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Madagascar shares maritime borders with Comoros, France (Mayotte and Réunion), Mauritius, Mozambique and Seychelles.

The fourth-largest island in the world has been isolated for about 80 million years, and many of its plants and animals are unique to the island. The prehistoric breakup of the supercontinent Gondwana separated the Madagascar-Indian landmass from Africa around 150 million years ago. 70 million years later, Madagascar split off from the Indian tectonic plate. Due to its isolation in a remote area of the Indian Ocean, flora and fauna on the island had developed independently.

With an area of 587,041 km², the island is slightly larger than France, or twice the size of the US state of Arizona. The island has a subtropical to tropical maritime climate.

Madagascar has a population of more than 28 million inhabitants in 2021. The capital and largest city is Antananarivo. Spoken languages are Malagasy and French. Christianity is the predominant religion, more than 80% of the population are Christians, but traditional beliefs are deeply rooted in society.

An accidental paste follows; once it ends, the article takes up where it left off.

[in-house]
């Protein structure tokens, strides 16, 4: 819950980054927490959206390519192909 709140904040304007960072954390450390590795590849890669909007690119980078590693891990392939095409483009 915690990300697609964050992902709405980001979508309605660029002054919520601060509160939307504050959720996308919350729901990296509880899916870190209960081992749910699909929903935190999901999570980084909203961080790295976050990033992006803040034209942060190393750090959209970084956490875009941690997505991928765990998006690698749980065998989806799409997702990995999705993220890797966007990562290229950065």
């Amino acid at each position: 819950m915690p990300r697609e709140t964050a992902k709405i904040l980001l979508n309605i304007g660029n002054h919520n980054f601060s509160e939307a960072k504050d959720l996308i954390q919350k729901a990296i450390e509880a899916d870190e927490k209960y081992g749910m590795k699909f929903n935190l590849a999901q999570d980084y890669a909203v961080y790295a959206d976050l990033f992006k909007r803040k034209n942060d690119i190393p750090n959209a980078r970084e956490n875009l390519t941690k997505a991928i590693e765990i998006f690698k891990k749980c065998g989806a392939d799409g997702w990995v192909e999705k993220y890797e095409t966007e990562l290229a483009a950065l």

What is Madagascar famous for?

  • The island of Madagascar is best known for its unique fauna and flora, It is populated by lemurs, fossas, Malagasy civets, chameleons, frogs, and weird aye-ayes.
  • Madagascar is possibly the oldest island on the planet since the break up of the Gondwana continent.
  • Probably the most famous plants of Madagascar are the iconic baobabs and the traveller’s palm, a national landmark.
  • The chief food crop of Madagascar is rice.
  • About half of the world’s production of vanilla comes from Madagascar.
  • Lambas are the traditional, woven garments of rectangular length (like a scarf or a sash) worn by both men and women.
  • The aloalo is the Malagasy version of a tombstone, a pole sculpture placed on the graves of important people in the southwestern region of Madagascar.


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